Investigators said they have "strong suspicions" that former members of the human rights body engaged in corruption. Azerbaijan is believed to have exerted influence to whitewash its human rights record.
Independent investigators on Sunday released a report suggesting former members of the Council of Europe's parliamentary assembly engaged in "corruptive activities" and violated the human rights body's code of ethics.
"The investigation found that, in their activities concerning Azerbaijan, several members and former members of PACE had acted contrary to the PACE ethical standards," the report said, referring the Parliamentary Assembly of the Council of Europe (PACE) by its acronym.
"The parliamentarians involved are invited to suspend their activity while a committee examines their situation on a case-by-case basis," PACE President Michele Nicoletti said following the release of the report.
At least one German is among the former members named in the report, which was compiled by a team including two former judges of the European Court of Human Rights, a Council of Europe body.
Laundering Azerbaijan's image
The allegations stem from a scandal known as "Caviargate," in which Azerbaijan is alleged to have exerted undue influence on members of the assembly to avert probes into its election and soften criticism of its human rights record.
Last year, corruption watchdog Transparency International urged European authorities to investigate and sanction "politicians, banks and business that helped to launder the reputation of Azerbaijan across Europe."
"It is shocking to see that some politicians at respected bodies like the Parliamentary Assembly of the Council of Europe are up for sale and are willing to turn a blind eye to corruption and human rights abuses for cash," said Transparency International chair Jose Ugaz. "They must be sanctioned and we will put pressure on the authorities to take action."
What is the Council of Europe? Founded in May 1949, the Council of Europe is an international organization that advocates for human rights, democracy and the rule of law. It works in close partnership with the EU but is a separate organization. No country has ever become a member of the EU without first having joined the Council of Europe.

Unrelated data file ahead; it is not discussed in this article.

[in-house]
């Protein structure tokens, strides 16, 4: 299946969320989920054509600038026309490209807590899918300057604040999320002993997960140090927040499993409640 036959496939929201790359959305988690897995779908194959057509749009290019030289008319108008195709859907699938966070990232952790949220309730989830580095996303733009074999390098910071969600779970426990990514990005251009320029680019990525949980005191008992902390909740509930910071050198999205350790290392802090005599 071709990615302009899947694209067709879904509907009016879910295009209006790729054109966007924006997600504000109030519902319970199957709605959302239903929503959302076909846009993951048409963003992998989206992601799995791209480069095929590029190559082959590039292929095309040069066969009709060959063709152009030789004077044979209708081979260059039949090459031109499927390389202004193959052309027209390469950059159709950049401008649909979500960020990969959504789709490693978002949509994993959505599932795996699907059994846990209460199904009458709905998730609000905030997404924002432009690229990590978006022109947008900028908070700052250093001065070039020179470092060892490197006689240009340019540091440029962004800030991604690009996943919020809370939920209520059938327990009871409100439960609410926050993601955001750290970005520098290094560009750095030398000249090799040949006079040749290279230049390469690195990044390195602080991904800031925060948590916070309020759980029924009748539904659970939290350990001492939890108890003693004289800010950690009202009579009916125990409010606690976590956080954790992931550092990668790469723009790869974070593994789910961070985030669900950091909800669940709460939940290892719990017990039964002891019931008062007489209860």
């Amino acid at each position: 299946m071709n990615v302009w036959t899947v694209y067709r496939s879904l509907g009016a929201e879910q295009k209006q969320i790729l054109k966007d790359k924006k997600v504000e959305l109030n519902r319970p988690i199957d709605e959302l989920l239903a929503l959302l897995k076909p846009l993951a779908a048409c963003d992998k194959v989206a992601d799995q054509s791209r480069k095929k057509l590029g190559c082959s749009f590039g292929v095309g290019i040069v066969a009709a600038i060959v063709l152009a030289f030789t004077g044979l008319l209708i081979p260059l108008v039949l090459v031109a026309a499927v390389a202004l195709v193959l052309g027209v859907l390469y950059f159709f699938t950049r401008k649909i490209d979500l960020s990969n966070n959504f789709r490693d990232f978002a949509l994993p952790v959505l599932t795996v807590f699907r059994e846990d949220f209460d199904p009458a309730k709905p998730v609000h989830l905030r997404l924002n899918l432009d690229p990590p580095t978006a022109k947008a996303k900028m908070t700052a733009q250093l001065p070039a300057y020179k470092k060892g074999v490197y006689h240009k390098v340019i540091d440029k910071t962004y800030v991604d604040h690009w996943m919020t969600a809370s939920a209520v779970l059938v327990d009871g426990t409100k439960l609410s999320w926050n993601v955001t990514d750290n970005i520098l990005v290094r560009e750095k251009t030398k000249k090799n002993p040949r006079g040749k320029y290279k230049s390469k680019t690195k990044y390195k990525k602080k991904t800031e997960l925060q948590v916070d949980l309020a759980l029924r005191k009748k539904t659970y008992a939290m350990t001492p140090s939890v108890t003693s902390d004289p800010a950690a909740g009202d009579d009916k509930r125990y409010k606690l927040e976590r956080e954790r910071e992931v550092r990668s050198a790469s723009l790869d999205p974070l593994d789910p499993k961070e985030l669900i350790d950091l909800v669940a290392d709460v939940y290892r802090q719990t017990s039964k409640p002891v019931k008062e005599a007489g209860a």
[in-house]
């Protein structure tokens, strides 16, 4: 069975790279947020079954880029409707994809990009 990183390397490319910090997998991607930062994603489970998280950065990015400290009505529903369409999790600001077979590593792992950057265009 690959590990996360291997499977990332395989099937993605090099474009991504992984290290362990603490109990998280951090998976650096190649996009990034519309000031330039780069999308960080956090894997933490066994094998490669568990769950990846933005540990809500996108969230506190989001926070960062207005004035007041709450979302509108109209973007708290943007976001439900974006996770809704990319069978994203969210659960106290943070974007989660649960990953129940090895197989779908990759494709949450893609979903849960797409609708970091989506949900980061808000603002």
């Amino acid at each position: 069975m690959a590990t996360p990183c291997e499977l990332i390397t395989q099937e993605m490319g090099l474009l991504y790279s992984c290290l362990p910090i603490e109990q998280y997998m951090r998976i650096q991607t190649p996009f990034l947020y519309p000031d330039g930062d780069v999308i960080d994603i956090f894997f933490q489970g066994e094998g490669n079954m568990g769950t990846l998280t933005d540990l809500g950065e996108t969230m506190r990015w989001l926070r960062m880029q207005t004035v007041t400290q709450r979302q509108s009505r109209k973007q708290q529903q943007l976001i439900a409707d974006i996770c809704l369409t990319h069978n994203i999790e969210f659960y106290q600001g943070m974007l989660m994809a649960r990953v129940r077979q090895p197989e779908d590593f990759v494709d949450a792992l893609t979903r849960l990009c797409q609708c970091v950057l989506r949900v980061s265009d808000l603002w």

The Council has three main bodies: The Committee of Ministers, the Parliamentary Assembly (PACE) and The Congress of Local and Regional Authorities (CLRA).
What the Council does: While the Council of Europe does not have the power to make binding laws like the EU does, it is able enforce conventions agreed upon by European states on a range of topics. The Council has facilitated more than 220 treaties.
The European Court of Human Rights enforces the Convention for the Protection of Human Rights and Fundamental Freedoms.
How the Council is funded: The Council’s budget is mostly funded by contributions from member states, which are determined based on population and Gross Domestic Product. States may also make voluntary contributions.
How representatives are chosen: The Committee of Ministers is the decision-making body and is composed of the ministers of foreign affairs of each member state or a permanent diplomatic representative.
The 324 members of PACE are appointed or elected by the parliaments of the member states. PACE elects the Secretary General, the Human Rights Commissioner and the judges to the European Court of Human Rights.
The CLRA is responsible for strengthening local and regional democracy in the member states, with 648 elected officials representing more than 200,000 local and regional authorities.
ls, law/kms (AFP, dpa)